Interview: Michael Meyer

The author of The Last Days of Old Beijing on his new book In Manchuria

In Manchuria is the new book from The Last Days of Old Beijing author Michael Meyer, which looks at the transformation of rural China by focusing on the country's northeast. He tells Timeout about his experience making the book. 

Your new book centres on a village called Wasteland. How did it get its name? 

No one can say, for certain. It looks nothing like a wasteland: fertile paddies running from the Songhua River to foothills that surround it on three sides. Qing-era settlers may have named it to keep bandits and other migrants away. Surrounding villages include Lonely Outpost, Zhang’s Smelly Ditch, The Dunes and Mud Town. 

To research the book you spent three years in the same house, minus heat, minus plumbing – what was hardest to get used to? 

My crippling Nescafe addiction, followed by the thorny situations that arise from writing about family and village life, where resentments can steep like tea leaves. 

The village is located somewhere in between Russia, North Korea, Mongolia and The Great Wall; how does this impact the identity of the place and its people? 

One of the book’s main characters, an elderly rice farmer, constantly reminded me that the farmland I admired as naturally beautiful was, in fact, manufactured by pioneer settlers such as his family, carved out in between clashes of empires, colonization and civil war. The resiliency of the place is matched by its people. 

"In-Manchuria-Michael-Meyer-"Given the scale and diversity of China, how representative is this village of the country?

It’s not, because there is no such thing as a typical Chinese village, just as there is no typical farm. The diversity of size, crop and location is too great to be summed up in a single book. But Wasteland’s transition to corporate agriculture is at the forefront of a business model that the central government supports in its drive toward mechanized production, a more efficient use of land, better food safety and the urbanisation of farmers.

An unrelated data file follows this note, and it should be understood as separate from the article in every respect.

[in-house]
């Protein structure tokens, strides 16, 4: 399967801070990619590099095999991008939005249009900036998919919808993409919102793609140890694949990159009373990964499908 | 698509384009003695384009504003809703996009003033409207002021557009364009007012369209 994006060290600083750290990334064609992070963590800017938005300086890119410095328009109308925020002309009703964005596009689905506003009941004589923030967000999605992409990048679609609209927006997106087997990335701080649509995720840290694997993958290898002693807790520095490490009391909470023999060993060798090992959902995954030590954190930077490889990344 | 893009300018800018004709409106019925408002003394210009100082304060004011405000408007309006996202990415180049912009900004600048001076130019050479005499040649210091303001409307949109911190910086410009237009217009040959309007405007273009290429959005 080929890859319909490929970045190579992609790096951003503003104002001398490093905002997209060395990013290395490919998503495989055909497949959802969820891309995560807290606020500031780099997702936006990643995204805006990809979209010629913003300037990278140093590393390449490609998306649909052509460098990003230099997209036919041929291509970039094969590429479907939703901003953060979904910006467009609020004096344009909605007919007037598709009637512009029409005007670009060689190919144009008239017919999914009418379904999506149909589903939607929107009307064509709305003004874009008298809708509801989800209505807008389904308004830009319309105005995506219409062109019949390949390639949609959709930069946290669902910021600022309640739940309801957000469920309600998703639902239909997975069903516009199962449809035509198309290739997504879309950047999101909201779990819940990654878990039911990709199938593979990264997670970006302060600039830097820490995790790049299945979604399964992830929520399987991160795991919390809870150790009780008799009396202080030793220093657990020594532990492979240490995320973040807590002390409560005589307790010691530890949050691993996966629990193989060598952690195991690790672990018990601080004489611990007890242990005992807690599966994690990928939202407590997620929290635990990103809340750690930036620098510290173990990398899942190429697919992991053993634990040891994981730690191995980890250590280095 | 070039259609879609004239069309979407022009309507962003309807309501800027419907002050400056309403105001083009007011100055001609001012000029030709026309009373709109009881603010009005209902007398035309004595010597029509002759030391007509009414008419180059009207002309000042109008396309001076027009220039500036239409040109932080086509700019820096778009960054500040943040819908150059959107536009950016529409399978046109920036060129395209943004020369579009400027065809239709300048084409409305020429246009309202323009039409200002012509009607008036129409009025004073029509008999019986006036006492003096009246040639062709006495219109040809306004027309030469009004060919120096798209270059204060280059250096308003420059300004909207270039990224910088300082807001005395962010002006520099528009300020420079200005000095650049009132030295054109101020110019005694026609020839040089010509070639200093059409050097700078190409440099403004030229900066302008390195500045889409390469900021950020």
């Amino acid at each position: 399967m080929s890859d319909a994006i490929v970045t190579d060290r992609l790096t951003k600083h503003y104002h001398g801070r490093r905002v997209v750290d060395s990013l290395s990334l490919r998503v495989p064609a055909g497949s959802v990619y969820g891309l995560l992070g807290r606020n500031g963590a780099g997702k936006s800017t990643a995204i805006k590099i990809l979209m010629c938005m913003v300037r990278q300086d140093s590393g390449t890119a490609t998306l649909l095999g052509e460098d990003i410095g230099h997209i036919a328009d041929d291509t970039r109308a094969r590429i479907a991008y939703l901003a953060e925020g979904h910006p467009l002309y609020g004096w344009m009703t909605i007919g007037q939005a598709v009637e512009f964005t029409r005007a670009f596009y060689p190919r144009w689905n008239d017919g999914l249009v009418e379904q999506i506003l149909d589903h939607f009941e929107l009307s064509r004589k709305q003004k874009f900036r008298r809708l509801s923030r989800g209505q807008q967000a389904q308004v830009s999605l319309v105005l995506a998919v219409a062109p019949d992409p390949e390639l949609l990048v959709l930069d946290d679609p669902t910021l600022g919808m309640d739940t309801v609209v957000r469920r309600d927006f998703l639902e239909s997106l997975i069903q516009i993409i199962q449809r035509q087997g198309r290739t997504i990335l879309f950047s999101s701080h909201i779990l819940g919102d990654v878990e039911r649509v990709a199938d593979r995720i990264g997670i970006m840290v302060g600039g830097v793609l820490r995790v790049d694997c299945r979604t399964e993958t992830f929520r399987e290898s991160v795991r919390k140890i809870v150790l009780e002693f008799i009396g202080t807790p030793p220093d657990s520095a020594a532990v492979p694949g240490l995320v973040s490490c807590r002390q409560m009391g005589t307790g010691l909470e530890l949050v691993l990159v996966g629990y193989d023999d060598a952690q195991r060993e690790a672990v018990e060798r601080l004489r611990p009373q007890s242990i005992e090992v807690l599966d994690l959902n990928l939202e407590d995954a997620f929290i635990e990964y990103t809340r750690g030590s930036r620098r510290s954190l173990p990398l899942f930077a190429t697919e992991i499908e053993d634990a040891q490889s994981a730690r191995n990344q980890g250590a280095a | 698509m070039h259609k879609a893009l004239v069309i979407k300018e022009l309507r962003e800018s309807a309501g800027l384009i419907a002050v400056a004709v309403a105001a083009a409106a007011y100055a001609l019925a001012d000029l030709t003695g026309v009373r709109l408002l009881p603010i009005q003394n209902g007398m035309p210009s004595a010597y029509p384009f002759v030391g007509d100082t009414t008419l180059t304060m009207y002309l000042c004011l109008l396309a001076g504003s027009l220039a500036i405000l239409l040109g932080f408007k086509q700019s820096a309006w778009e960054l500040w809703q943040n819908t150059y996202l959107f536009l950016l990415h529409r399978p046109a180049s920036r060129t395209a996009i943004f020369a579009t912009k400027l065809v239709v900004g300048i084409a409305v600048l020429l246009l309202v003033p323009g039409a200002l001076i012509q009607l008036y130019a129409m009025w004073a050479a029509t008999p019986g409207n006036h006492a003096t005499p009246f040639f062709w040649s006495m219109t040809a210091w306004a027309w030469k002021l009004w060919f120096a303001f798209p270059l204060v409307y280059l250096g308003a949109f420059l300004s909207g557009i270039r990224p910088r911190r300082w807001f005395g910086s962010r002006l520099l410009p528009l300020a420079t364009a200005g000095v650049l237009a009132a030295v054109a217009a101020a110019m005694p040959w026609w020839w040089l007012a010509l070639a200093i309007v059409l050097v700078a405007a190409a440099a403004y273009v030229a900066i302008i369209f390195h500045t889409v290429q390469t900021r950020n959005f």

How does this book follow on from The Last Days of Old Beijing?

The Beijing book describes the changes underway in Chinese cities, with the capital being the foremost example. In Manchuria looks at the same process from the viewpoint of a farm. Both feature outhouses. 

By 2030 China’s urban population will reach 1 billion. What impact is this having on the Manchurian economy and way of life? 

In the Northeast we see, as elsewhere in China, the redrawing of metropolitan borders, absorbing the surrounding farmland and villages. Poof! Instant urbanites! There are many benefits for villagers, however, the chief among them being better elementary and middle schools that have city-trained teachers assigned to them. 

Farmers are under pressure to sell their land to huge multinational agribusiness, should they give up the plough or continue farming? 

I taught English in Wasteland’s local elementary and middle school and never met a child who wanted to grow up to be a farmer – nor a parent who aspired to that for their kid. There is no equivalent of the 4-H club, for example, or annual fairs where kids exhibit the results of their gardening or husbandry, as there is in Minnesota, where I grew up. The agribusiness model frees this and future generations of children of that life. The thornier question is what to do with the land assigned to them, which – since the land reform of the 1950s – has brought the Communist Party such widespread support, despite the ups-and-downs of the past 50 years. 

In Manchuria is available from priced at 131RMB.